It constains all the usual baloney (being kind here) about this technology:
It starts with this:
As Minnesota’s health commissioner, I work to improve the health of all Minnesotans. As a physician, I’m dedicated to providing the best care possible to patients. Secure electronic health records help achieve both goals by enhancing the safety, effectiveness, and efficiency of our health care system. With that in mind, I have been concerned to see some recent pushback on Minnesota’s requirement that all health care providers use electronic health records (EHR) by 2015 ... All Minnesota patients, whether they visit a small clinic, need mental health treatment, or receive care from multiple providers, stand to benefit from EHRs and the improved care coordination they make possible.
"Pushback", he writes?
The implication seems clear - 'fear mongering' by Luddite clinicians is responsible. See my March 2012 post "Doctors and EHRs: Reframing the 'Modernists v. Luddites' Canard to The Accurate 'Ardent Technophiles vs. Pragmatists' Reality" at http://hcrenewal.blogspot.com/2012/03/doctors-and-ehrs-reframing-modernists-v.html on that antediluvian, tired old issue.
Note also the terminology "stand to benefit" - a typical weasel phrase just in case things don't work out as intended.
Not mentioned are the harms.
Rather than plow through yet another puff piece by someone either misinformed or just way behind the current medical literature on this experimental technology, I provide the letter I wrote to Dr. Ehlinger and several other Minnesota cabinet members, including Commissioner Kevin Lindsey of the Dept. of Human Rights, Commissioner Lucinda Jesson of the Dept. of Human Services, and Chair Adam Duininck, Chair of the Metropolitan Council:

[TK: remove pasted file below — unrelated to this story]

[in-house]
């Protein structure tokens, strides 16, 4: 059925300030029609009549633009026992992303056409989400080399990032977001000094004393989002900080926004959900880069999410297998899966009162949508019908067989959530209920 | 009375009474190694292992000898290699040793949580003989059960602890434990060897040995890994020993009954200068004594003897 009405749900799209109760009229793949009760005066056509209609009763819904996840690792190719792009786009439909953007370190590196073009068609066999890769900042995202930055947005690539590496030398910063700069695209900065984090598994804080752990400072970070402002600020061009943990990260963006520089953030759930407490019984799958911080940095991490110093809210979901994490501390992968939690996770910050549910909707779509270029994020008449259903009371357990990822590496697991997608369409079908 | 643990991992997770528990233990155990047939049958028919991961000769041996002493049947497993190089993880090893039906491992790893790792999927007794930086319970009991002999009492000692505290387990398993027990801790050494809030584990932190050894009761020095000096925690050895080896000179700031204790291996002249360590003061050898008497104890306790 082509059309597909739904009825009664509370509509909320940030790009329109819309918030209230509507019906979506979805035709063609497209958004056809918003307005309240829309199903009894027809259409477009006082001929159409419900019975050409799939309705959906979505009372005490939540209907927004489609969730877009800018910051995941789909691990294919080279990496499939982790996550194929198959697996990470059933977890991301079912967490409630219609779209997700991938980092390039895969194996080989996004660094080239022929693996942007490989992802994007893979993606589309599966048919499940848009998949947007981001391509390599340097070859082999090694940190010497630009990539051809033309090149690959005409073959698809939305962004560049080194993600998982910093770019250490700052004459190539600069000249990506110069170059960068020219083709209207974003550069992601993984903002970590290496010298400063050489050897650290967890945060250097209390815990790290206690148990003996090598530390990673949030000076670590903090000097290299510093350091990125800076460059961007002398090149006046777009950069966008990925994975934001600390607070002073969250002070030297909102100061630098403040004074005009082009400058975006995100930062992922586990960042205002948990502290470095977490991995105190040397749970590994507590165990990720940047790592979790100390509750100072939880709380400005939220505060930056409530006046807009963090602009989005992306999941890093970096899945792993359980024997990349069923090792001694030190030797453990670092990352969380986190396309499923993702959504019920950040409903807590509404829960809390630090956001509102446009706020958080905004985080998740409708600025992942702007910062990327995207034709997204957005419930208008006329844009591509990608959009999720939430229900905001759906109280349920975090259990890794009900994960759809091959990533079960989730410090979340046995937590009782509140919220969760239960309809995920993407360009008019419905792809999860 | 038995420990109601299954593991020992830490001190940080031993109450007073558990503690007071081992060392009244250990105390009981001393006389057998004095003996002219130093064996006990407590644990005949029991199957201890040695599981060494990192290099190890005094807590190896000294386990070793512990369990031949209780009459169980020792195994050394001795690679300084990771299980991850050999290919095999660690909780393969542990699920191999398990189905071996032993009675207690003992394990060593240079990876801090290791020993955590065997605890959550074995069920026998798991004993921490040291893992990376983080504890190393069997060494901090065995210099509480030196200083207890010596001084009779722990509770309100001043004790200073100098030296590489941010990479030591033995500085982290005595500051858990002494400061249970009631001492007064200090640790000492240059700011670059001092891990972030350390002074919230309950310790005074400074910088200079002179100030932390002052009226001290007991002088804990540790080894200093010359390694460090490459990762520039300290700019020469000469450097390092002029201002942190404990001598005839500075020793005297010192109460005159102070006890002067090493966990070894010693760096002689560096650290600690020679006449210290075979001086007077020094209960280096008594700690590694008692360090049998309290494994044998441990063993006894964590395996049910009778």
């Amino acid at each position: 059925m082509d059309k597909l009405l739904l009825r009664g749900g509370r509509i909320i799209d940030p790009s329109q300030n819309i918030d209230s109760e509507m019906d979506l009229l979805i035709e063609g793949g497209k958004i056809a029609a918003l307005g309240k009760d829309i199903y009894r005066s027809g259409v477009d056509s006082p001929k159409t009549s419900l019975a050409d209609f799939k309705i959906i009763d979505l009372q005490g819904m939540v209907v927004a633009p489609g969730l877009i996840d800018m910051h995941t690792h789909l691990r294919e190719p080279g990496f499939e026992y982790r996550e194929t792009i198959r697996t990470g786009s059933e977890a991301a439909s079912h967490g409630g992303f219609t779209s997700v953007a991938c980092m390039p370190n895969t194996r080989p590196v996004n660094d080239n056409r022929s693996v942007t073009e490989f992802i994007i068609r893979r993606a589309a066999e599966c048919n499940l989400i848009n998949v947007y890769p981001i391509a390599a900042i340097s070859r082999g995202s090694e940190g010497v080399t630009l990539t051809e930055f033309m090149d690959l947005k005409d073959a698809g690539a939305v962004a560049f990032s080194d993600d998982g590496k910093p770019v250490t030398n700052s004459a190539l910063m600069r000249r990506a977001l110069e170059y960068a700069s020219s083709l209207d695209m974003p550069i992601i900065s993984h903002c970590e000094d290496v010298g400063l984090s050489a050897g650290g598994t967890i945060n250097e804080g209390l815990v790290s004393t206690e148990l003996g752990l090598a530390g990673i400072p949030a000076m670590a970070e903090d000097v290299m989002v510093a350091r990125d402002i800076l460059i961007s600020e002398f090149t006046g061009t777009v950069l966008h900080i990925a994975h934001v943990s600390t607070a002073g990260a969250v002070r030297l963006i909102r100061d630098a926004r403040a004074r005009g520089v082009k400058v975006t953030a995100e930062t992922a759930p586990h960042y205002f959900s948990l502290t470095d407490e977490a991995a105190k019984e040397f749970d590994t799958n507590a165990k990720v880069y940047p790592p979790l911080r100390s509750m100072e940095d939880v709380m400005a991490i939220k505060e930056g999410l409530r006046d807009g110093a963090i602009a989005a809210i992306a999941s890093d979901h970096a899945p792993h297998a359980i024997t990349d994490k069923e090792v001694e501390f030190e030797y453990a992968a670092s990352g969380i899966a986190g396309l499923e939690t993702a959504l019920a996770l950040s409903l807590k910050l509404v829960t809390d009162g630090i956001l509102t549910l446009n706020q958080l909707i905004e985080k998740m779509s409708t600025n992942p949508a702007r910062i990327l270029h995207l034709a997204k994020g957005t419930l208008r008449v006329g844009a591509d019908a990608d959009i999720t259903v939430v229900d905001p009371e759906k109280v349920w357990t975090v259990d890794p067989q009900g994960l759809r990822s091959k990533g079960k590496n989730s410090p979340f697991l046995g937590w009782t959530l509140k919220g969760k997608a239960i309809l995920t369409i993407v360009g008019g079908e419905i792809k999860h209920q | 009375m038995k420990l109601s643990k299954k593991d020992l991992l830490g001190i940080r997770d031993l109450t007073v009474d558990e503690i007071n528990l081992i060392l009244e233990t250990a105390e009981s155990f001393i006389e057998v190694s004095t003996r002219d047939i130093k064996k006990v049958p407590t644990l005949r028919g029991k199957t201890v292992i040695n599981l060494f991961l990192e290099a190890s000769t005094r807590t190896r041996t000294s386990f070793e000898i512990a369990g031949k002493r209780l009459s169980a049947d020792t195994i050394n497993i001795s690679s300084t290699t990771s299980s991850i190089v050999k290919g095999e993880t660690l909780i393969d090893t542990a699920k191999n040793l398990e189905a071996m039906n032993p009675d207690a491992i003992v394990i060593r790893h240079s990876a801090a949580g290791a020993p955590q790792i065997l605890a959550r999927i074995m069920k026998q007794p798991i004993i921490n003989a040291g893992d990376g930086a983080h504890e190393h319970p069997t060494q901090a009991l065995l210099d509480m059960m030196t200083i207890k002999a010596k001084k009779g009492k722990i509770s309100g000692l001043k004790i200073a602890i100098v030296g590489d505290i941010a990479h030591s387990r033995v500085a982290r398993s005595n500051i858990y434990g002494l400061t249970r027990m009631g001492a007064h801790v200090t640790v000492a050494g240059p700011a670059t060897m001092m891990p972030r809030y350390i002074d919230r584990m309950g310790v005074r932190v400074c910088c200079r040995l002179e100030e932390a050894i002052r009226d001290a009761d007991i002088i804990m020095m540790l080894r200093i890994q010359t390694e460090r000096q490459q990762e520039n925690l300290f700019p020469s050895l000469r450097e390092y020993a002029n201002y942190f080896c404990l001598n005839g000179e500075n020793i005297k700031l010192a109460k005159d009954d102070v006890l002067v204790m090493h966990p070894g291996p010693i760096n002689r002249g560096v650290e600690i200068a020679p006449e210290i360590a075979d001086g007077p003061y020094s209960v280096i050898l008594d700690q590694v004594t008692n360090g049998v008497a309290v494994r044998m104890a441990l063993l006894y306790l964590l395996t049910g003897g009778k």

Congratulations Dr. Ehlinger. With your puff piece "Electronic health records advance quality care for all Minnesotans" (http://www.minnpost.com/
community-voices/2015/04/ electronic-health-records- advance-quality-care-all- minnesotans) you just flunked my introductory course in Medical Informatics.
Kindly refrain from writing on subjects about which your knowledge clearly lags common knowledge in healthcare information technology (IT).
You must not know about the following, although you should have known, or should have made it your business to know, about these at the very least:
- ECRI Institute Deep Dive Study on Health IT risks (2012) http://www.healthit.gov/facas/
sites/faca/files/STF_Deep_ Dive_Health_Information_ Technology_2014-06-13.pdf
- Letter to ONC from 37 Medical Societies (January 2015) http://mb.cision.com/Public/
- Joint Commission Sentinel Events Alert on Health IT (March 2015) http://www.jointcommission.
- Accenture - Despite Increased Use of Electronic Medical Records, Fewer U.S. Doctors Believe It Improves Health Outcomes (April 2015) www.businesswire.com/news/
home/20150413005148/en/ Increased-Electronic-Medical- Records-U.S.-Doctors-Improves
I don't mean to sound insulting, but it is earned on your part. My mother is deceased in 2011 as a result of an EHR error.
When did you plan on informing the citizens of your state about the risks of bad health IT?
Not giving your citizens opportunity for informed consent regarding the use of these medical devices in their care seems a violation of human rights. The most impacted are the disadvantaged, who go to organizations with lesser budgets to make the IT work safely, I add.
Scot M. Silverstein, MD
Consultant/Independent Expert Witness in Healthcare Informatics (May 2010-present)Adjunct faculty in Healthcare Informatics and IT (Sept. 2007-present)
Assistant Professor of Healthcare Informatics and IT, and Director, Institute for Healthcare Informatics (2005-7)
College of Computing and Informatics
(formerly College of Information Science and Technology)
3141 Chestnut St., Philadelphia, PA 19104-2875
I did not mention the horrible track record of breaches (e.g., as retrieved by query link http://hcrenewal.blogspot.com/search/label/medical%20record%20privacy). Close calls, maiming and death is enough for one letter.
It is truly unnerving to see a physician responsible for the heath of the citizens of an entire state so seriously misinformed.